Demonstrating HMC and ADVI algorithms for Bayesian data analysis using PYMC3.
Clone or download
Fetching latest commit…
Cannot retrieve the latest commit at this time.
Permalink
Type Name Latest commit message Commit time
Failed to load latest commit information.
.gitignore
MCMC & Variational Inference.ipynb
Pipfile
Pipfile.lock
README.md

README.md

MCMC & Variational Inference for Bayesian Data Analysis

Conducting a Bayesian data analysis - e.g. estimating a Bayesian linear regression model - will usually require some form of Probabilistic Programming Language (PPL). More often than not, PPLs implement Markov Chain Monte Carlo (MCMC) algorithms that allow one to draw samples and make inferences from the posterior distribution implied by the choice of model - the likelihood and prior distributions for its parameters - conditional on the observed data.

MCMC algorithms are, generally speaking, computationally expensive and do not scale very easily. Over the past few years, however, a new class of algorithms for inferring Bayesian models has been developed, that do not rely heavily on computationally expensive random sampling. These algorithms are referred to as Variational Inference (VI) algorithms and have been shown to be successful with the potential to scale to 'large' datasets.

My preferred PPL is PYMC3 and offers a choice of both MCMC and VI algorithms for inferring models in Bayesian data analysis. The purpose of this notebook is to demonstrate how they can both be used to perform a simple linear regression, and to then compare their results.

Reproducing these Results - Managing Project Dependencies

We use pipenv for managing project dependencies and Python environments (i.e. virtual environments). All of the direct packages dependencies required to run the code (e.g. NumPy for arrays/tensors and Pandas for DataFrames), as well as all the packages used during development (e.g. Jupyter and IPython for interactive console and sessions and serving notebooks), are described in the Pipfile. Their precise downstream dependencies are described in Pipfile.lock.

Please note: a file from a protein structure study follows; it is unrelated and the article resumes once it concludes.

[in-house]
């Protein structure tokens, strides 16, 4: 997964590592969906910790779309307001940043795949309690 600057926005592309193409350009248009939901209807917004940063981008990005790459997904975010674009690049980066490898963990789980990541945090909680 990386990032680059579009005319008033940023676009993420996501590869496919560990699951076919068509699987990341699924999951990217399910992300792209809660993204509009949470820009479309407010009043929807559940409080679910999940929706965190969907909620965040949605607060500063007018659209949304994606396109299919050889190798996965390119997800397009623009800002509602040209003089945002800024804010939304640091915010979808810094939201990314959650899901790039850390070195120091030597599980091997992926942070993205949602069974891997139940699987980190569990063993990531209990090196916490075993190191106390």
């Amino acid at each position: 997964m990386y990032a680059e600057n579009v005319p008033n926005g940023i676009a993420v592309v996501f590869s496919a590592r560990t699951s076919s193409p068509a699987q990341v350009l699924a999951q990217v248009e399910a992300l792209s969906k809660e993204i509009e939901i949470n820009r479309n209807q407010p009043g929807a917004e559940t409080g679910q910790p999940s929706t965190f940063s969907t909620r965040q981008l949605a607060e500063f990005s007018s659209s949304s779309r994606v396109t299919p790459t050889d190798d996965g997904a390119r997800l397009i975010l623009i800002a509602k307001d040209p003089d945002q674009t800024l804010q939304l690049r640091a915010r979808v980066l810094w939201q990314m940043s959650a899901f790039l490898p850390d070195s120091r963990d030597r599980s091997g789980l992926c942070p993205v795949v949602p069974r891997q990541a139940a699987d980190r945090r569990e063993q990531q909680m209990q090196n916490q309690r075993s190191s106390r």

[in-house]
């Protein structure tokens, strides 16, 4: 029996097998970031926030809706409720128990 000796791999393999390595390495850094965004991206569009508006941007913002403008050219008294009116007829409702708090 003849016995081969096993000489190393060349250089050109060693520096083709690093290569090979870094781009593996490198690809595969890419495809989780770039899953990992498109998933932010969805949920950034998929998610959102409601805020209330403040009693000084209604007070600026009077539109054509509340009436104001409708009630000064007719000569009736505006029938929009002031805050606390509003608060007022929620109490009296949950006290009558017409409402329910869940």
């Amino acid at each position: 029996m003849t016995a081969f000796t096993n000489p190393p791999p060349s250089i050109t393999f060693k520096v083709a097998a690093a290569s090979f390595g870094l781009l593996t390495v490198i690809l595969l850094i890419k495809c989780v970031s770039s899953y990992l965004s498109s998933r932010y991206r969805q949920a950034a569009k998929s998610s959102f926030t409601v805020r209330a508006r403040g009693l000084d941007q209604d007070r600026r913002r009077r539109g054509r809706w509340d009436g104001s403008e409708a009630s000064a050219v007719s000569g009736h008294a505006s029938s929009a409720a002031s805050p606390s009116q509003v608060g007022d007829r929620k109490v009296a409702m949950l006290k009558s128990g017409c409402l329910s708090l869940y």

Installing Pipenv

To get started with Pipenv, first of all download it - assuming that there is a global version of Python available on your system and on the PATH, then this can be achieved by running the following command,

pip3 install pipenv

Pipenv is also available to install from many non-Python package managers. For example, on OS X it can be installed using the Homebrew package manager, with the following terminal command,

brew install pipenv

For more information, including advanced configuration options, see the official pipenv documentation.

Installing this Projects' Dependencies

Make sure that you're in the project's root directory (the same one in which the Pipfile resides), and then run,

pipenv install --dev

This will install all of the direct project dependencies as well as the development dependencies (the latter a consequence of the --dev flag).

Running Python, IPython and JupyterLab from the Project's Virtual Environment

In order to continue development in a Python environment that precisely mimics the one the project was initially developed with, use Pipenv from the command line as follows,

pipenv run python3

The python3 command could just as well be ipython3 or the JupterLab, for example,

pipenv run jupyter lab

This will fire-up a JupyterLab where the default Python 3 kernel includes all of the direct and development project dependencies. This is how we advise that the notebooks within this project are used.

Pipenv Shells

Prepending pipenv to every command you want to run within the context of your Pipenv-managed virtual environment, can get very tedious. This can be avoided by entering into a Pipenv-managed shell,

pipenv shell

which is equivalent to 'activating' the virtual environment. Any command will now be executed within the virtual environment. Use exit to leave the shell session.